Thurn und Taxis was a German family that was a key player in the postal (mail) services in Europe in the 16th century.
Ruggiero de Tassis (the name was later changed to Taxis) founded the postal service in Innsbruck, and on 11 December 1489, Jeannetto de Tassis was appointed Chief Master of Postal Services. The family held its exclusive position for centuries. In 12 November 1516 the Thurn und Taxis family had a postal service based in Brussels reaching to Rome, Naples, Spain, Germany and France by courier.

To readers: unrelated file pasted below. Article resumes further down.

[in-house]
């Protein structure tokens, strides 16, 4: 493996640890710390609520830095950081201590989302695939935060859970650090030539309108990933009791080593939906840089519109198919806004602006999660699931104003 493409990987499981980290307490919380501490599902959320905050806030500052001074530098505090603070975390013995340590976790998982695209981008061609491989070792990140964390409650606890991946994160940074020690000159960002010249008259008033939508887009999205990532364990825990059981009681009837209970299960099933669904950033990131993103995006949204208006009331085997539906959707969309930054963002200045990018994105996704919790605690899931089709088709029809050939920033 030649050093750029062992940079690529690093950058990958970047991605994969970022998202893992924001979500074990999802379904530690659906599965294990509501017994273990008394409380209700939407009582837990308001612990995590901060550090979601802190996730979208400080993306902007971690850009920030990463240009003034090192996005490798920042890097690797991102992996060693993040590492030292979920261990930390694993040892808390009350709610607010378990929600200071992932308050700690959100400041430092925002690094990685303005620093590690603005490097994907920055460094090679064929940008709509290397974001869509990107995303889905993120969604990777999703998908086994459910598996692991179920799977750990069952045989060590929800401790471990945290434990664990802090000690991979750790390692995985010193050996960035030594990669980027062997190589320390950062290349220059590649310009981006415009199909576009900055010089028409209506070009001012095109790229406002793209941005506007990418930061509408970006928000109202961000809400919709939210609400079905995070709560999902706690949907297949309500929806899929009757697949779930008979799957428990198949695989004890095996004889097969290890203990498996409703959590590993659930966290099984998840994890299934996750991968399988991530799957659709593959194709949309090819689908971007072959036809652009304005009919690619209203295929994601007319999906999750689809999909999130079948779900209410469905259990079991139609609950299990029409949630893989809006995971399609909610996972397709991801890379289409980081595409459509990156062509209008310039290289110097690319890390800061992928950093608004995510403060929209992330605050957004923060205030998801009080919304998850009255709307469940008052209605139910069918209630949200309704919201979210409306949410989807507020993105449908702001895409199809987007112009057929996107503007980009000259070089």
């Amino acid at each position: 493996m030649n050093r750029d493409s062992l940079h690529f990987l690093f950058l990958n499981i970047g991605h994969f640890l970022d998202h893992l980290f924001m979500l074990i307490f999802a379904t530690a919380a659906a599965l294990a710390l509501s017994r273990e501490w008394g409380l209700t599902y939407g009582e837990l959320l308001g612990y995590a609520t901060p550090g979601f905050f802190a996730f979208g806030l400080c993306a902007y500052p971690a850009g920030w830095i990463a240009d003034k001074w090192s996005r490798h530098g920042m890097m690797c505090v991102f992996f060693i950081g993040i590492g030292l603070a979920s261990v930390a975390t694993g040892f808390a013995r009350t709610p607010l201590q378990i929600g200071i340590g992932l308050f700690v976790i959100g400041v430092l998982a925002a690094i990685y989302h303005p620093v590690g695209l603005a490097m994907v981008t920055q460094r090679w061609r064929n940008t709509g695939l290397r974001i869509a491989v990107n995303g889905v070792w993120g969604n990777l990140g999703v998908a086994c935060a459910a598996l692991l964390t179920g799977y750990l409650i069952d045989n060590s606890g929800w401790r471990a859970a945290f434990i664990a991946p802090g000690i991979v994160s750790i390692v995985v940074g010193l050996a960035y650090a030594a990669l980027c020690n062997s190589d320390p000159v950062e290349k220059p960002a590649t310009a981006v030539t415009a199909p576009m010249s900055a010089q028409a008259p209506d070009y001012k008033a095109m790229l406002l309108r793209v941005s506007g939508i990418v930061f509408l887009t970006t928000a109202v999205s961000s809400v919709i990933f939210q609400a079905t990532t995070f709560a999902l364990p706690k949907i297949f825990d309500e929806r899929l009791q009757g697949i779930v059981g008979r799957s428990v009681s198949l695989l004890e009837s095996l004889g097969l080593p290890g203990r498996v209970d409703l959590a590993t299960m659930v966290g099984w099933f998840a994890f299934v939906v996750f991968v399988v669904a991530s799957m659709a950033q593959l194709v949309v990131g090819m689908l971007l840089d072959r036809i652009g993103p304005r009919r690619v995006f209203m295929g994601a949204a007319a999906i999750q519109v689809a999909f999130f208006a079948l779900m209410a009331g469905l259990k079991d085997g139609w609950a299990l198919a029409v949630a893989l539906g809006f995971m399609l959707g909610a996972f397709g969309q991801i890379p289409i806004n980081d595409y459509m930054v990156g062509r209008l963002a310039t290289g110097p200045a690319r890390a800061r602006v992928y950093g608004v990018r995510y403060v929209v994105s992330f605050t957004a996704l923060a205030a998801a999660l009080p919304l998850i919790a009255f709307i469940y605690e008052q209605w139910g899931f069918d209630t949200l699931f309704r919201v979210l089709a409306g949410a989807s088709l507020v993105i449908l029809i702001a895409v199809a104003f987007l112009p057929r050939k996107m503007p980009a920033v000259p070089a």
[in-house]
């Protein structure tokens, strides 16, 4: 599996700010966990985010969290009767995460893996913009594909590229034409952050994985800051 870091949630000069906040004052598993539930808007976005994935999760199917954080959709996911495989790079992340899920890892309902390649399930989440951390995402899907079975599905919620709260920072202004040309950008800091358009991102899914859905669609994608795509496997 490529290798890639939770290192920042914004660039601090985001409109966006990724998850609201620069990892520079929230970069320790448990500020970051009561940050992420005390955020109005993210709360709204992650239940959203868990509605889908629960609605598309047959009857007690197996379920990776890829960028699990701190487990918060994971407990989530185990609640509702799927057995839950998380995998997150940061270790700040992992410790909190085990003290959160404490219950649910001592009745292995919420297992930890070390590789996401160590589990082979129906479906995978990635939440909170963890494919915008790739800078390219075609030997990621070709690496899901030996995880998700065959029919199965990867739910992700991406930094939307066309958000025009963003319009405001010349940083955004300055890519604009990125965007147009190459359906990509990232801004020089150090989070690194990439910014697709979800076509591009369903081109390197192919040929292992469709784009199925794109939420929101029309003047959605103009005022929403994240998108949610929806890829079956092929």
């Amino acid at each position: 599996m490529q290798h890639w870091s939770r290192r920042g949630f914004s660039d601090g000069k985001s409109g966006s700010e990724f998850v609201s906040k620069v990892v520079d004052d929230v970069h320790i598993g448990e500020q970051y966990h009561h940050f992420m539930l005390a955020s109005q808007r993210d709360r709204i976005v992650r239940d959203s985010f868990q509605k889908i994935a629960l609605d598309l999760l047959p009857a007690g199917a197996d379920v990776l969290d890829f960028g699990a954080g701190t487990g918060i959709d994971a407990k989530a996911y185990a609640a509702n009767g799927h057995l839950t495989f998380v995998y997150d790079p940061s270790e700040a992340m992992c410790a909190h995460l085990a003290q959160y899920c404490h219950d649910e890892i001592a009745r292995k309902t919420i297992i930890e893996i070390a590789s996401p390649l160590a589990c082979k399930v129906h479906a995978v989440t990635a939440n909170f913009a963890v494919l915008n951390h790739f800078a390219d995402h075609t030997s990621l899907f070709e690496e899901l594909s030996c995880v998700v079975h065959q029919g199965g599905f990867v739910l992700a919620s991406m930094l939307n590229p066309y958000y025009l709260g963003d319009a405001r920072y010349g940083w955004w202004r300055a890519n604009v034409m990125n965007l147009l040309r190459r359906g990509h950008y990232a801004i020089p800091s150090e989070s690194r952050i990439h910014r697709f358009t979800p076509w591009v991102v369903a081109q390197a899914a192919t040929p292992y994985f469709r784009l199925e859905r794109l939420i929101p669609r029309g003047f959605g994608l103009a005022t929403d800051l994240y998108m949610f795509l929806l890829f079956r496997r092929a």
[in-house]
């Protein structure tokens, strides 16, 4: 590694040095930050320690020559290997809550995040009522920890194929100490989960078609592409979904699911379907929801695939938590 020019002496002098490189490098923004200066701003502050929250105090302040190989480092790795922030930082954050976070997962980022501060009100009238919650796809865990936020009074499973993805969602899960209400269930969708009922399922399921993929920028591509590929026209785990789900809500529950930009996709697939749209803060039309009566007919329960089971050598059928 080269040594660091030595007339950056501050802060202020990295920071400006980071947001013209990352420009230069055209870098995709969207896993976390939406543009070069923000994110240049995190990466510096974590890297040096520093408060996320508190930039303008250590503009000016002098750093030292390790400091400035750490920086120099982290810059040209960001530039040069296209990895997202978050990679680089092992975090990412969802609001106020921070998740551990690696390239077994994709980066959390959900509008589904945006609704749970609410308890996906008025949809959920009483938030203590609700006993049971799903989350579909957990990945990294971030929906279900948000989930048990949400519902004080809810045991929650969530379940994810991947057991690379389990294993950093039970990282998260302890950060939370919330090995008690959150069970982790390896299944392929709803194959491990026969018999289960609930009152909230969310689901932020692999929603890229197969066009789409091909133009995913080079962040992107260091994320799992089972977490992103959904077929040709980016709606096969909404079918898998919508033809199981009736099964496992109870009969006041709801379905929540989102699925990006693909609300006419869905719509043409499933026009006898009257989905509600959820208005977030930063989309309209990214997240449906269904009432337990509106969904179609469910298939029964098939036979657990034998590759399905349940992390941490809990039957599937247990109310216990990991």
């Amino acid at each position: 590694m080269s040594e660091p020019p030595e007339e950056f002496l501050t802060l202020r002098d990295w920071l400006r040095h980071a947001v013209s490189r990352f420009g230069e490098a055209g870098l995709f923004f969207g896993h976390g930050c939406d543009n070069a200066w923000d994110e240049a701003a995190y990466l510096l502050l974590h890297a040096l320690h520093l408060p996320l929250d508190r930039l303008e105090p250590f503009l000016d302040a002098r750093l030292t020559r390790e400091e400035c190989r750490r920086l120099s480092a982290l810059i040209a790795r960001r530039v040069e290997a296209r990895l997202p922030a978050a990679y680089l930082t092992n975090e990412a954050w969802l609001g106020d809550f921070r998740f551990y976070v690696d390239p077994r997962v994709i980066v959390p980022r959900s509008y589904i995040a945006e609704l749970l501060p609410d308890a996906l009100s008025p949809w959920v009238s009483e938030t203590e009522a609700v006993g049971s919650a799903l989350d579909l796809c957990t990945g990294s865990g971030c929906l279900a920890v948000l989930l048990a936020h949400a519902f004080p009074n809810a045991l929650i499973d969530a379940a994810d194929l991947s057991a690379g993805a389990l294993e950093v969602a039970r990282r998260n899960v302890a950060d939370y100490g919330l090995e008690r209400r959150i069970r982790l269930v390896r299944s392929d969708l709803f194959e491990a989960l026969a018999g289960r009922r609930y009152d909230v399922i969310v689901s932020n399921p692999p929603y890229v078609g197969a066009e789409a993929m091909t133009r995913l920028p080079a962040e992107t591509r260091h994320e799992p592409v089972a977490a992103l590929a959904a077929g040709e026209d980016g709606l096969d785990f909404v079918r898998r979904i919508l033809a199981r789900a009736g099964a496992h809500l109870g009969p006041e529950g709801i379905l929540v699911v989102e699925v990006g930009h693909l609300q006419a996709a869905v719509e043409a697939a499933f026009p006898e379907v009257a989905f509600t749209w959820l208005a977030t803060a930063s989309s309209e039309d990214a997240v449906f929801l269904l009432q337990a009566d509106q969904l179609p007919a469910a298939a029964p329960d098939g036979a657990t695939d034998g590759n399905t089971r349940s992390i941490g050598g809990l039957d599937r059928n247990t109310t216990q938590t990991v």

The Thurn und Taxis company would last until the 18th century, when the postal service was finally bought by the heir to the Spanish throne.
The family still exists and is still wealthy. Since 1748 it resides in Regensburg. It used to own a brewery that was sold to the Paulaner Group (Munich) in 1996, but still produces beer under the brand of Thurn und Taxis.
Princes (Fürsten) of Thurn und Taxis, 1695-present
The mail monopoly of Thurn and Taxis was also central to the plot of The Crying of Lot 49 by Thomas Pynchon, when supposedly a rival system, W.A.S.T.E., emerged to carry outsiders' documents, without government inspection thereof.